The Whistler Car Sharing pilot program, administered by the Co-operative Auto Network (CAN), is supported locally by AWARE, the RMOW and the WHA. For a one-time registration fee of $25, plus a low monthly fee of $5 to $35, members have joint access to one of two cars parked strategically in Whistler, as well as every other car, truck or minivan in the CAN network; that is 83 other vehicles in the Lower Mainland, Tofino, Nanaimo, Courtenay and Cortez Island, and to 6 in the Victoria Car Share Co-op. Members pay $1.75 per hour to a maximum $21 a day, and a low (17 to 37 cents) kilometre rate. You don’t pay extra for gas. With no car insurance and car repair costs, it’s cheaper than leasing or buying, especially given today’s gas prices. Ask any of the 18 local members. We’ll be adding vehicles as membership grows.

Mayor O’Reilly was the first to register in Whistler and has been talking enthusiastically about it ever since, so we can confidently state car sharing is cost-effective and convenient and hybrids are fun to drive and perform well on Highway 99. The other vehicle is the highly rated Ford Focus, not a hybrid, but good on gas.

Council is supportive of CAN, a measure to reduce the number of vehicles on the roads, thereby reducing congestion, the need for costly road expansion, and harmful emissions. Car sharing joins the resort community’s other transportation demand management initiatives: the Jack Bell Foundation carpooling; WAVE transit; (with the new Rainbow Express service to Rainbow Park – try it!); Employee Bus Passes; the Valley Trail; end-of-trip facilities (coming to the new library facility); free rentals of bike carts at Nesters; and the annual Commuter Challenge (in September, watch for it!).

For more information on CAN, visit or call 1-877-CAN-CARS. For local information on car sharing and everything else transportation, contact Emma Dal Santo at municipal hall at 604-935-8197 or

Oh, and for the record, the mayor has led the previous Canada Day parades on foot.

Diana Waltmann

Information Officer

Resort Municipality of Whistler

Last Sunday, my brother and I while riding our mountain bikes in the vicinity of the Hurley Pass area north of Pemberton, ran into a couple of other amigos (Guillermo Bright and Paul Fournier) whom we enjoyed the view with before one of the greater descents one can do on a mountain bike around here.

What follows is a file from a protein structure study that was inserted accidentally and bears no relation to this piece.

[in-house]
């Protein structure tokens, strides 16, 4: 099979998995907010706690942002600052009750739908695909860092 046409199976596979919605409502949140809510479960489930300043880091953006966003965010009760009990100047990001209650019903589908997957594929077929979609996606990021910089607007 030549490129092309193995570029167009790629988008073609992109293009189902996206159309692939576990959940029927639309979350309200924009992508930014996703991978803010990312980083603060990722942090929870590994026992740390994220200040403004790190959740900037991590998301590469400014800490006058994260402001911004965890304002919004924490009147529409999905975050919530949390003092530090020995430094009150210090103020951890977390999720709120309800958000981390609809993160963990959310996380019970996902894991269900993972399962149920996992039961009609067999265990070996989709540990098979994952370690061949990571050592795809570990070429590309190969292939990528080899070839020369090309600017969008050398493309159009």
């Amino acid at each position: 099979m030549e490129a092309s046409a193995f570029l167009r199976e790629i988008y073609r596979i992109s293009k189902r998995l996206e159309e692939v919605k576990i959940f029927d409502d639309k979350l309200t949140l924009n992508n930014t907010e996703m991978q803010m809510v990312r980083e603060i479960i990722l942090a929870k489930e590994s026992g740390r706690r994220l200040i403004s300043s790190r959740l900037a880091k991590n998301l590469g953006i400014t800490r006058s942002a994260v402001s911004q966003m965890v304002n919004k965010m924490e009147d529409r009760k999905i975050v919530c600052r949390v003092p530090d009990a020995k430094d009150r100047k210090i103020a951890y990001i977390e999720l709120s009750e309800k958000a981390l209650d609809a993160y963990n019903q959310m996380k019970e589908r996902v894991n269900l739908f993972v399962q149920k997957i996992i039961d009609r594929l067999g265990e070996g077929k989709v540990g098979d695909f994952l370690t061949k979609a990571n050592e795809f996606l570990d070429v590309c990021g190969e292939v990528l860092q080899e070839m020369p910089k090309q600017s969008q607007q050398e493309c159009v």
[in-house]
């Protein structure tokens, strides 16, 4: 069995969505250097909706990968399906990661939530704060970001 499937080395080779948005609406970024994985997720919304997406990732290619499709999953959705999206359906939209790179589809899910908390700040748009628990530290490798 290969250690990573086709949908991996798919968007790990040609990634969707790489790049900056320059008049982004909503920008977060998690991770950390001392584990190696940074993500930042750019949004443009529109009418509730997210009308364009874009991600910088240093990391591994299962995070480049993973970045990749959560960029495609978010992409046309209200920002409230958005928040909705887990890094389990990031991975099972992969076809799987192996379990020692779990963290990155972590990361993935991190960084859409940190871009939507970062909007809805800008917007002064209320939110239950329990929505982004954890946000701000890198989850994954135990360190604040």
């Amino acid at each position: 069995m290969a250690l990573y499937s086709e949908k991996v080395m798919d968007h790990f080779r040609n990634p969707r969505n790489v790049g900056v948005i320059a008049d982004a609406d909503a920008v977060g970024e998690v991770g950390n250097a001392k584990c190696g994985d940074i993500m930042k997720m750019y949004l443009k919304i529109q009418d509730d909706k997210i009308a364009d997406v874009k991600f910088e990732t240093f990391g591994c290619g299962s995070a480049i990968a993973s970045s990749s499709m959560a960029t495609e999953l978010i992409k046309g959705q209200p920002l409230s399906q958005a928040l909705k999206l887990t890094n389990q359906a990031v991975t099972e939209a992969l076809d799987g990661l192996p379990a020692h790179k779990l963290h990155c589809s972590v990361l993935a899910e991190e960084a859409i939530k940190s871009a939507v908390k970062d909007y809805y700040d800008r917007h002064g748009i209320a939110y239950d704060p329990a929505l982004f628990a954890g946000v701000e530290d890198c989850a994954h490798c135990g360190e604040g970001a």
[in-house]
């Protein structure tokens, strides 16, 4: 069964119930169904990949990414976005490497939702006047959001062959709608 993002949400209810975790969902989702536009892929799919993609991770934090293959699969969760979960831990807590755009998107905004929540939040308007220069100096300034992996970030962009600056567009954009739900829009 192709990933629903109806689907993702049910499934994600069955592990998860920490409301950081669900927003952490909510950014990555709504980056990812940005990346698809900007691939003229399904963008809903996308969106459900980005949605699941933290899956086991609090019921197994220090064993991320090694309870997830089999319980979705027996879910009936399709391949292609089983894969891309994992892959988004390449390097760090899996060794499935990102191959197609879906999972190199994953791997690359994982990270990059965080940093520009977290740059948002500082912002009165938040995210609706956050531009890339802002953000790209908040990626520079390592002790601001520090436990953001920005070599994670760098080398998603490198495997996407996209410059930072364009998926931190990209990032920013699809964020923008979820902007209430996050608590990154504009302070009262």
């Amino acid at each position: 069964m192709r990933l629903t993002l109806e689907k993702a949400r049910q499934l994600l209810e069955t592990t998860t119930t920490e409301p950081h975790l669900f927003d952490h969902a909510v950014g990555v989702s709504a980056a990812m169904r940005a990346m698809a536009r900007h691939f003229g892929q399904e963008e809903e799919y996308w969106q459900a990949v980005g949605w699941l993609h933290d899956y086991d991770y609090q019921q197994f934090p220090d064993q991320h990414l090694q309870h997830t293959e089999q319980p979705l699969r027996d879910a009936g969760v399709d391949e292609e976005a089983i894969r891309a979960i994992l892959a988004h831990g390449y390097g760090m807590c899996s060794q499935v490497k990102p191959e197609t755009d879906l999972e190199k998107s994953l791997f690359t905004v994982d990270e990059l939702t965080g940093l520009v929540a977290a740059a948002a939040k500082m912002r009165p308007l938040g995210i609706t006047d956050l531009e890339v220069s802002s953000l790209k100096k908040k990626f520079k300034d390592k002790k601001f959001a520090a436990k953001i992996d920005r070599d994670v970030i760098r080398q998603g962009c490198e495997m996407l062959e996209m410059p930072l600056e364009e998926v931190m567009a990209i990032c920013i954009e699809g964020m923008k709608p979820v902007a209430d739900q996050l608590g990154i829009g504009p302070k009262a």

With big grins, we said our goodbyes at the bottom. They drove back to Whistler and I followed about 30 minutes behind.

When I got to Nairn Falls late Sunday afternoon, the RCMP had closed the highway for a bad accident somewhere up the road. We eventually were let through and drove by the accident on a turny section of road just north of Kill Me Thrill Me and the heliport, if that's familiar to anyone reading this.

Not knowing who was in this accident, I drove past and then left Whistler for a few days. When I returned, I read the Pique and couldn't believe who was in the accident, let alone that there were survivors as Guillermo's vehicle had taken a mighty tumble off the road after smashing through a concrete guard rail and was not visible to those driving by.

Not only can I not believe that Paul and Guillermo are still alive, but I can't believe that we allow drinking drivers on our roads anymore. Why do drinkers have rights at all? As an aside, why is it so often that pickups or SUVs are the one's booking it down 99? Paul and Guillermo's would-be assassin, allegedly full of liquid courage, was driving a bigger pickup and was apparently going 160 km/h when he hit the turns and them.

I like the European approach. Three years ago, while in Norway for a really fun wedding, with some really good drinkers I might ad, I was intrigued by the way they approach booze and cars. No one does it. They take buses, bikes, taxis, etc. It's not tolerated at all and if you're caught, you get to spend something like a month in the crow bar hotel. I think you're also walking, using your thumb, or taking the bus for the rest of your life too. That's if you didn't kill someone.

So, if you see a future criminal (a drinker getting into a vehicle) to go ruin someone's life and a few others, do everyone a favour and at least call the cops if you can't stop them. Even if they are a friend. In this country, they'll get off easy anyway but at least we might stop them this time.

Jay Symons


I am writing in response to Stacy Kohut’s letter of last week, asking where was the Paralympic presence and recognition at the unveiling of plaques for 11 athletes by Whistler-Blackcomb at Creekside’s World Cup Plaza. Stacey provides a lesson for all of us: To truly be inclusive we must always think inclusive. When we think "Olympics" we must also think "Paralympics" and when we think "athletes" we must include our disabled athletes.

Whistler has a tremendous opportunity to change the way the world considers and includes our disabled population by hosting the 2010 Paralympic Winter Games. If we truly embrace and live by a spirit of inclusivity now, imagine where we all will be by 2010. For our disabled athletes at least, I hope it means on the podium. Thanks for the reminder Stacy.

Maureen Douglas

Director of Communications, Sea to Sky Office